でしょう - Grammar Discussion

right?・probably, asking for confirmation

Structure

  • Noun + でしょう
  • Verb + でしょう
  • Adjective + で しょう

[polite assertive・conjecture/guess・low confidence・can be based on some information, but doesn’t have to]

:warning: でしょ - Contracted Form

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in the lesson, it says Verb[short form] + でしょう.
Is this the Plain form of the verb? Dictionary form?

There is no “Verb[short form]” in the structure legend.

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Hey! :grin:
It meant plain form! (So non-past affirmative, non-past negative, past affirmative, past negative forms of verb + でしょう).
I have changed it to " Verb + でしょう".

Plain form is also called short form, opposed to long form (ます - 立ちます 立ちません 立ちました 立ちませんでした) in some books. :+1:

Does でしょう like ね always seek the listener’s confirmation? And if not, is there any way to tell whether the speaker is expressing doubt “probably” or seeking confirmation for that doubt "…right? ".

@deltacat3 Hey! Whether でしょう is used to seek the listener’s confirmation or to make a guess depends on context and intonation (how でしょう is pronounced).

If you hear でしょう pronounced with a falling intonation, the speaker is making a guess and is not necessarily looking for the listener’s confirmation.

If でしょう is pronounced with a rising intonation (like a question), it is still considered a conjecture, but the speaker is seeking the listener’s confirmation.

If you ever catch the weather in Japanese, you will certainly hear the forecaster use でしょう (with a falling intonation) to propose that the weather will be a certain way. They are not looking for the listener’s approval.

Here are some more examples. Cheers!

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Can someone tell me what this means? I’m confused…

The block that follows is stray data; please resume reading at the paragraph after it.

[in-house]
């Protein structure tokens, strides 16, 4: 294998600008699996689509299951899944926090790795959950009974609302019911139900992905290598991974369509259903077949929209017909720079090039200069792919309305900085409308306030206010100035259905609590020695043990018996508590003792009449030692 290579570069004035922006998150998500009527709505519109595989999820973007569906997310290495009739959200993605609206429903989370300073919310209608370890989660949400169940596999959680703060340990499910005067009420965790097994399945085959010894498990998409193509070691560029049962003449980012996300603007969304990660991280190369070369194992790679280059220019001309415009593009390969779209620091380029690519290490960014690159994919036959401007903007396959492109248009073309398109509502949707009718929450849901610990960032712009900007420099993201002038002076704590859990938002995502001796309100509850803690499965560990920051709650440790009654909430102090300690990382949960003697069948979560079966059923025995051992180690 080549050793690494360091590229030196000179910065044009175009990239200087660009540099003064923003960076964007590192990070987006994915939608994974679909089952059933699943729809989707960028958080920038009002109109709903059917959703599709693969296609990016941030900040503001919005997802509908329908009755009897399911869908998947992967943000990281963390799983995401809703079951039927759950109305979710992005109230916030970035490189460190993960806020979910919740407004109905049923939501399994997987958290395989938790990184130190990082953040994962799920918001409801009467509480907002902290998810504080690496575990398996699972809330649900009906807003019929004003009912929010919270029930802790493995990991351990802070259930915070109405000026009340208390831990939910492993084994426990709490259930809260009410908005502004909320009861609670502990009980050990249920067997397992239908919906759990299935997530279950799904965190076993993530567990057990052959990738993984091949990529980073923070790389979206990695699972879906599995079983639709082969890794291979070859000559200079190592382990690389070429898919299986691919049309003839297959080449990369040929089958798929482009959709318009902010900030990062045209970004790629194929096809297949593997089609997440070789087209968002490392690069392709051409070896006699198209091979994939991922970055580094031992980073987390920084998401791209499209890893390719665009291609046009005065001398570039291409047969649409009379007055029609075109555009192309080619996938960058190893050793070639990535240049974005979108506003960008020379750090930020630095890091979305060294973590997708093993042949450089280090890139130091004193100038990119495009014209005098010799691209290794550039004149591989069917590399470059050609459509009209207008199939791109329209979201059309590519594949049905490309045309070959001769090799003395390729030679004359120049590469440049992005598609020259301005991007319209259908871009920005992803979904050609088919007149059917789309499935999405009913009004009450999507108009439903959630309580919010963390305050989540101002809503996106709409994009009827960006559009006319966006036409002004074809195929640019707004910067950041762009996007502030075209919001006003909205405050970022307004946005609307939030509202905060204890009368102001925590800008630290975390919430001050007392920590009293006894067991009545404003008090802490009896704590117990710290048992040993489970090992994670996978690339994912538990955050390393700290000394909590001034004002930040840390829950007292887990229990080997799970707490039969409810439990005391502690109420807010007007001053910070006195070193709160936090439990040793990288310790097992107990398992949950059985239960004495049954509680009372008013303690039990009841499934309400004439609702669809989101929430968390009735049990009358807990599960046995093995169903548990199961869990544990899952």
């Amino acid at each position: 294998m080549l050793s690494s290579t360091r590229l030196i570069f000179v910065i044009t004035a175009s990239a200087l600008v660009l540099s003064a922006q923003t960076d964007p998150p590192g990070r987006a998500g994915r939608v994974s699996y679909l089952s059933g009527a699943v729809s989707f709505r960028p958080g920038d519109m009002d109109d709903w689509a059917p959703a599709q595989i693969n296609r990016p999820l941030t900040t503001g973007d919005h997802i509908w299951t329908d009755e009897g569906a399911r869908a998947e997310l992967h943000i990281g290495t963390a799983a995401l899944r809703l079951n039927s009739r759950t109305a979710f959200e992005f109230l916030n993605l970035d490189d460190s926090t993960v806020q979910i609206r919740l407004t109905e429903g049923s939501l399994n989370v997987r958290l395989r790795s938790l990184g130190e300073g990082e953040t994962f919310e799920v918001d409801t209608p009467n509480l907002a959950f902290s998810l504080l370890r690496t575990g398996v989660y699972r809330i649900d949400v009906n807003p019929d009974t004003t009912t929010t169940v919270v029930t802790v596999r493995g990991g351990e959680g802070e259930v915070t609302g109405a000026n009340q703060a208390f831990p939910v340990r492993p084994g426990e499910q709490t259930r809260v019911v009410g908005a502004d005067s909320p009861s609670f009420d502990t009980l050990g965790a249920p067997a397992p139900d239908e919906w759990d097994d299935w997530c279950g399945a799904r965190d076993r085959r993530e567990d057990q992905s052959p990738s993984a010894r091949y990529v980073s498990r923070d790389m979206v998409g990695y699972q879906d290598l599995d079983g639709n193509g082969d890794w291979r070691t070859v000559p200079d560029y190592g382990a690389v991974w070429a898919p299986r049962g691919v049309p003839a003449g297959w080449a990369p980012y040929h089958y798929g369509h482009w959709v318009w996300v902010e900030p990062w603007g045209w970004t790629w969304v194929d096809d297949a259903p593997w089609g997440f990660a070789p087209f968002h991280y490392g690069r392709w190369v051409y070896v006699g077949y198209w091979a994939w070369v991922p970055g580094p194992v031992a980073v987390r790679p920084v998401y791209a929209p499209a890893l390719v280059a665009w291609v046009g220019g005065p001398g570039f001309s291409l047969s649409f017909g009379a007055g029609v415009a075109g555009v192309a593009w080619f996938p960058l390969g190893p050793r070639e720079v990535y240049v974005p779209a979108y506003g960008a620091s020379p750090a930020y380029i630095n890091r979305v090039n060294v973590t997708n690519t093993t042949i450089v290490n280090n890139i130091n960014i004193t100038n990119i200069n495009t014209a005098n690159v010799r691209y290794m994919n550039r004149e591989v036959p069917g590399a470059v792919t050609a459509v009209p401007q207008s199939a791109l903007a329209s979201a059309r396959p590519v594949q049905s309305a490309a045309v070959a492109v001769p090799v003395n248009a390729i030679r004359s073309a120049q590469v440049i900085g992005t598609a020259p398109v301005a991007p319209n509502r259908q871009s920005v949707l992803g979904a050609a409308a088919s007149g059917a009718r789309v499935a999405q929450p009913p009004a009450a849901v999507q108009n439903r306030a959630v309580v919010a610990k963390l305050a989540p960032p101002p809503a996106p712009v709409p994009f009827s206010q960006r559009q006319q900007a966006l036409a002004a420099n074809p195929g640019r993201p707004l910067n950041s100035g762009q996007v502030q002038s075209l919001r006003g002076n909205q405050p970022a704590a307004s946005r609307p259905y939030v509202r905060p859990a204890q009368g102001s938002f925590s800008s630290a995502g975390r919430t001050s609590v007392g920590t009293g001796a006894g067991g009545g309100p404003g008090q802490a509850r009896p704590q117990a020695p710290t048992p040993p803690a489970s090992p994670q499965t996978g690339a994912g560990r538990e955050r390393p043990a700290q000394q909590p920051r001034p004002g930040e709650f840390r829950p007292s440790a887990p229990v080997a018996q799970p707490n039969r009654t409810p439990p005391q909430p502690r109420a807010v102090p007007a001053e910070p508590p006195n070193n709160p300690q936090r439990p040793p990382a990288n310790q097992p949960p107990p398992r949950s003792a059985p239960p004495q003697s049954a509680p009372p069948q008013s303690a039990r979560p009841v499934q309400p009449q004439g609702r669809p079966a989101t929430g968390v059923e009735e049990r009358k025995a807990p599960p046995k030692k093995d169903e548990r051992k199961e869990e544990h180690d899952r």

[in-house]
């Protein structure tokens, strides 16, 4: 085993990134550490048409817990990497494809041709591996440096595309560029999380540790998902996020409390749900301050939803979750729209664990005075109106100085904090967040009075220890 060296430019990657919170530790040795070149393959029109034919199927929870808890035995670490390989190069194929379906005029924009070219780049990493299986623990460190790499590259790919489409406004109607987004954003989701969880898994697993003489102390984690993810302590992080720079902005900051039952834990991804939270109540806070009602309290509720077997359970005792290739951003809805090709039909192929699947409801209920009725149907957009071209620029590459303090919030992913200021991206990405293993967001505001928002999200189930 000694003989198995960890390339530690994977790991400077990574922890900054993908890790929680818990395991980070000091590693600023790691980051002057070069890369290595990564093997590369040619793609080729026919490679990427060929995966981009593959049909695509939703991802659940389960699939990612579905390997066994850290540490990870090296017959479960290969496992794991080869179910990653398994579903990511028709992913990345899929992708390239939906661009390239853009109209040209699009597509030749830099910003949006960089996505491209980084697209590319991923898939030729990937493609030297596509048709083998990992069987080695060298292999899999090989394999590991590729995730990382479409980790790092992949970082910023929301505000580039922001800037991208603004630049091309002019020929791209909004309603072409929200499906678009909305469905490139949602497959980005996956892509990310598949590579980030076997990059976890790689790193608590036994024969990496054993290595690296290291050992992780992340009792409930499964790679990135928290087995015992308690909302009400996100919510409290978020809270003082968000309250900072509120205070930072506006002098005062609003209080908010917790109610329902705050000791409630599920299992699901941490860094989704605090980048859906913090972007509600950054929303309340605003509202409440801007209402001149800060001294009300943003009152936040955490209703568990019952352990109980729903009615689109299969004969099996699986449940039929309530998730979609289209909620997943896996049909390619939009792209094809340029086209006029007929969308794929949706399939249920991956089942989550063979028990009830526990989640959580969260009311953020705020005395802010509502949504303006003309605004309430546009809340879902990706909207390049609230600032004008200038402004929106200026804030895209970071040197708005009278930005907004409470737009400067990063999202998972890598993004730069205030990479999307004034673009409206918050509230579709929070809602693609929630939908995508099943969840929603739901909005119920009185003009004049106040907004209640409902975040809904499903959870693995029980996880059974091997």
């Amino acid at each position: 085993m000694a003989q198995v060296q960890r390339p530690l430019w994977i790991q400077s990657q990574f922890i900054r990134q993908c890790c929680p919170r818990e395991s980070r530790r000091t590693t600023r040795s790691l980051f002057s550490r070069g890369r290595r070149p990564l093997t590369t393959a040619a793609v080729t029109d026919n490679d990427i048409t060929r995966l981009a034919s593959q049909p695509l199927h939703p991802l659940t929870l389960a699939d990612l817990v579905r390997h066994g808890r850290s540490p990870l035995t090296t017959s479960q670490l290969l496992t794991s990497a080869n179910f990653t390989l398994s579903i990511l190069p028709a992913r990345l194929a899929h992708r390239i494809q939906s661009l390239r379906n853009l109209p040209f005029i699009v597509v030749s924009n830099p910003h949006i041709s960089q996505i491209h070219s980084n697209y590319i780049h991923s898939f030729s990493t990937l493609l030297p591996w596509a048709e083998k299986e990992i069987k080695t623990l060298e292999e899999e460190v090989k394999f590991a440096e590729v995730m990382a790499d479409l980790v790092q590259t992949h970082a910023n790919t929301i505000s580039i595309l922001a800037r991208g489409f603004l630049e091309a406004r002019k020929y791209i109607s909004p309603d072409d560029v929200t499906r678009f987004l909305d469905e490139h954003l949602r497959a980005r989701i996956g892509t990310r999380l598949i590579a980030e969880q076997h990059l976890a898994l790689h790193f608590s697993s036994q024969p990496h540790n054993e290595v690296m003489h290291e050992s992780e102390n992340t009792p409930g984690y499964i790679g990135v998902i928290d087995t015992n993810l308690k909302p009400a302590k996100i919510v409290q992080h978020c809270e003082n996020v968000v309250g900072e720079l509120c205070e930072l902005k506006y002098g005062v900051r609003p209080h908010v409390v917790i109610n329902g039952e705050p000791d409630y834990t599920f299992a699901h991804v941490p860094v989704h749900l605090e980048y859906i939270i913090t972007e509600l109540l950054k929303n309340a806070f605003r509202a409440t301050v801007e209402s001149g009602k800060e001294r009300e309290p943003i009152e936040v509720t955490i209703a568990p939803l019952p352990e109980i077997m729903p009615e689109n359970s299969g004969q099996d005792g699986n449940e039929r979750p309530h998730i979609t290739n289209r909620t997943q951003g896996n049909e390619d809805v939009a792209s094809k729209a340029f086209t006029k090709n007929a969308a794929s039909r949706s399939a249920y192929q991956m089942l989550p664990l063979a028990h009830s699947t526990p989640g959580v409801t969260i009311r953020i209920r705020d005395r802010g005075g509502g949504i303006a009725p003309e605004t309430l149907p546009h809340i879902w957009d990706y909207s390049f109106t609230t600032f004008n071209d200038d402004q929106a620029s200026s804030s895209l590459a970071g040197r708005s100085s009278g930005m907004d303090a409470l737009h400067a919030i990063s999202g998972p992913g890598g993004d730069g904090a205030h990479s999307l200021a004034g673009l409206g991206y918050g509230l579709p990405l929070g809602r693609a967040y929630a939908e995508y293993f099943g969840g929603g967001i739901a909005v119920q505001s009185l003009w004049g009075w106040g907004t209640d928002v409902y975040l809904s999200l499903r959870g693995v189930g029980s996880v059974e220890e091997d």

[long (ます) form + でしょう sounds unnatural in modern Japanese, therefore でしょう・でしょ・だろう are generally paired with the short (る/ない) form]

@Solista Hey! This just means that, for the most part, you want to avoid adding でしょう, でしょ, だろう to verbs ending in the ます-form and opt instead to use the short/dictionary form of a verb (る or ない).

:x: あそびますでしょう
◯ あそぶでしょう or あそばないでしょう

I say for the most part because in some formal situations you will hear ます being paired with でしょう (何かご質問がありますでしょうか), but it is generally a good idea to avoid it. Cheers!

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Hey there. Just a question coming out of a review and seeing the context sentence:

明日あしたあめるでしょう

明日あしたあめでしょう

I answered with the 2nd and got the 1st shown as alternative as well.
How would I interpret the nuance of the sentence when comparing those two? The 2nd seemed more casual and kind of went with it because it felt more natural not to state all the info/the whole phrase when it seemed pretty obvious what the speaker was talking about to me… Can I always do that if the context allows for it? Grammatically i am literally only leaving “雨” as noun instead of saying the whole phrase . “が” particle ends up not being used because of that, so my idea was that a) choosing the 2nd way i mentioned above to write it would seem a bit more casual/natural in expressing the whole thing and b) the emphasis put on “雨” as the thing “probably happening tomorrow” wouldnt be as big(?)

Thanks in advance for clarifying

First, a quick translation note:
雨が降る = lit. “the rain falls” or in more natural English, “it rains”

So, when you apply the grammar point:
雨が降るでしょう = the rain will probably fall (it will probably rain)
雨でしょう = it’s probably rain
Notice that the first is “probably [will] Verb” and the second is “probably [is] Noun”.

What you said about being more casual also applies here because, if both people know the subject is about the weather, the listener can guess the complete sentence.

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That helps, thanks! I was assuming that

雨が降るでしょう = the rain will probably fall (it will probably rain)
雨でしょう = it’s probably rain

was the case, just was a bit unsure as toggling the “show alternative” translated both sentences/alternatives the same way (probably to make it easier to understand that it wants to express the same). So thanks for clarifying on the nuance for me :smiley: I try to not always translate stuff but understand the concept behind different constructs that would end up translated the same but have a different tone if you read them in JP only.

So basically those are pretty much interchangeable as the subject is clear I guess.

Thank you once again, and a :+1:

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